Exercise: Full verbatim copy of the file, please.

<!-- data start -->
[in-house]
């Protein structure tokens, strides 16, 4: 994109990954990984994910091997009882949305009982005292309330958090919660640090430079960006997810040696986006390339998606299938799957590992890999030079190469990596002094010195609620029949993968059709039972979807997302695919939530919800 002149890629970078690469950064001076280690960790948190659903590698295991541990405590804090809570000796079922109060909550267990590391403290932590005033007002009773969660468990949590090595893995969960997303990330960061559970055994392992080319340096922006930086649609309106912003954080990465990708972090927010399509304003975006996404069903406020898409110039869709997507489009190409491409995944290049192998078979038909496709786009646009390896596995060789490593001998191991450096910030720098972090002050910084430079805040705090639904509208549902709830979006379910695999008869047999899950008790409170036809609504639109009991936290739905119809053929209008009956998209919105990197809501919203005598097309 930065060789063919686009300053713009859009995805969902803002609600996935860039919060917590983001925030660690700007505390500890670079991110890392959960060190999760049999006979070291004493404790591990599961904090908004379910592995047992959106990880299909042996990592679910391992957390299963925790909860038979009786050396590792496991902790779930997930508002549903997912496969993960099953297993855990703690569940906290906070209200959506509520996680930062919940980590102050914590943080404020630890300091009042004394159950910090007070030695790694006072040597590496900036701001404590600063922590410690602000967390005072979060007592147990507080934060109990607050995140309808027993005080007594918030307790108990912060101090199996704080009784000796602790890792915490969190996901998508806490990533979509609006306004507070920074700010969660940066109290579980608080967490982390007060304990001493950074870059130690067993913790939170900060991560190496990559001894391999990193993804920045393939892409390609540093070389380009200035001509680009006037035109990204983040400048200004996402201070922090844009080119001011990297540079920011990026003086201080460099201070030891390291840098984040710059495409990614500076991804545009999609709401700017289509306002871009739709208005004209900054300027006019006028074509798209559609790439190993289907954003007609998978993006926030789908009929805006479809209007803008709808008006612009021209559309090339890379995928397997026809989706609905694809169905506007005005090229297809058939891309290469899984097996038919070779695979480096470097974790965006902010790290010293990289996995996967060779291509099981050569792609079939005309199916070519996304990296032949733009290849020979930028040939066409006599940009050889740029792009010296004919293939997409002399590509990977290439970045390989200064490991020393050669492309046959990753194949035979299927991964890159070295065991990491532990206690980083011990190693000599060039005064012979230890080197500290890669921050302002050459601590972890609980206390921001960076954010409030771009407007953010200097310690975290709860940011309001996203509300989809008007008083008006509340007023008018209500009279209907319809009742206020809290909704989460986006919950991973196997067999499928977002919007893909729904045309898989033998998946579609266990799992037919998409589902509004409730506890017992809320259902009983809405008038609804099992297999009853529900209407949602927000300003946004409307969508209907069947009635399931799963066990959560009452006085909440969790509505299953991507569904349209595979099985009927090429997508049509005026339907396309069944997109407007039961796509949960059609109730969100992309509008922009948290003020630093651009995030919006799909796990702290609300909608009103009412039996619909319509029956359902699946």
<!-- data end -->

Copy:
[in-house]
């Protein structure tokens, strides 16, 4: 994109990954990984994910091997009882949305009982005292309330958090919660640090430079960006997810040696986006390339998606299938799957590992890999030079190469990596002094010195609620029949993968059709039972979807997302695919939530919800 002149890629970078690469950064001076280690960790948190659903590698295991541990405590804090809570000796079922109060909550267990590391403290932590005033007002009773969660468990949590090595893995969960997303990330960061559970055994392992080319340096922006930086649609309106912003954080990465990708972090927010399509304003975006996404069903406020898409110039869709997507489009190409491409995944290049192998078979038909496709786009646009390896596995060789490593001998191991450096910030720098972090002050910084430079805040705090639904509208549902709830979006379910695999008869047999899950008790409170036809609504639109009991936290739905119809053929209008009956998209919105990197809501919203005598097309 930065060789063919686009300053713009859009995805969902803002609600996935860039919060917590983001925030660690700007505390500890670079991110890392959960060190999760049999006979070291004493404790591990599961904090908004379910592995047992959106990880299909042996990592679910391992957390299963925790909860038979009786050396590792496991902790779930997930508002549903997912496969993960099953297993855990703690569940906290906070209200959506509520996680930062919940980590102050914590943080404020630890300091009042004394159950910090007070030695790694006072040597590496900036701001404590600063922590410690602000967390005072979060007592147990507080934060109990607050995140309808027993005080007594918030307790108990912060101090199996704080009784000796602790890792915490969190996901998508806490990533979509609006306004507070920074700010969660940066109290579980608080967490982390007060304990001493950074870059130690067993913790939170900060991560190496990559001894391999990193993804920045393939892409390609540093070389380009200035001509680009006037035109990204983040400048200004996402201070922090844009080119001011990297540079920011990026003086201080460099201070030891390291840098984040710059495409990614500076991804545009999609709401700017289509306002871009739709208005004209900054300027006019006028074509798209559609790439190993289907954003007609998978993006926030789908009929805006479809209007803008709808008006612009021209559309090339890379995928397997026809989706609905694809169905506007005005090229297809058939891309290469899984097996038919070779695979480096470097974790965006902010790290010293990289996995996967060779291509099981050569792609079939005309199916070519996304990296032949733009290849020979930028040939066409006599940009050889740029792009010296004919293939997409002399590509990977290439970045390989200064490991020393050669492309046959990753194949035979299927991964890159070295065991990491532990206690980083011990190693000599060039005064012979230890080197500290890669921050302002050459601590972890609980206390921001960076954010409030771009407007953010200097310690975290709860940011309001996203509300989809008007008083008006509340007023008018209500009279209907319809009742206020809290909704989460986006919950991973196997067999499928977002919007893909729904045309898989033998998946579609266990799992037919998409589902509004409730506890017992809320259902009983809405008038609804099992297999009853529900209407949602927000300003946004409307969508209907069947009635399931799963066990959560009452006085909440969790509505299953991507569904349209595979099985009927090429997508049509005026339907396309069944997109407007039961796509949960059609109730969100992309509008922009948290003020630093651009995030919006799909796990702290609300909608009103009412039996619909319509029956359902699946």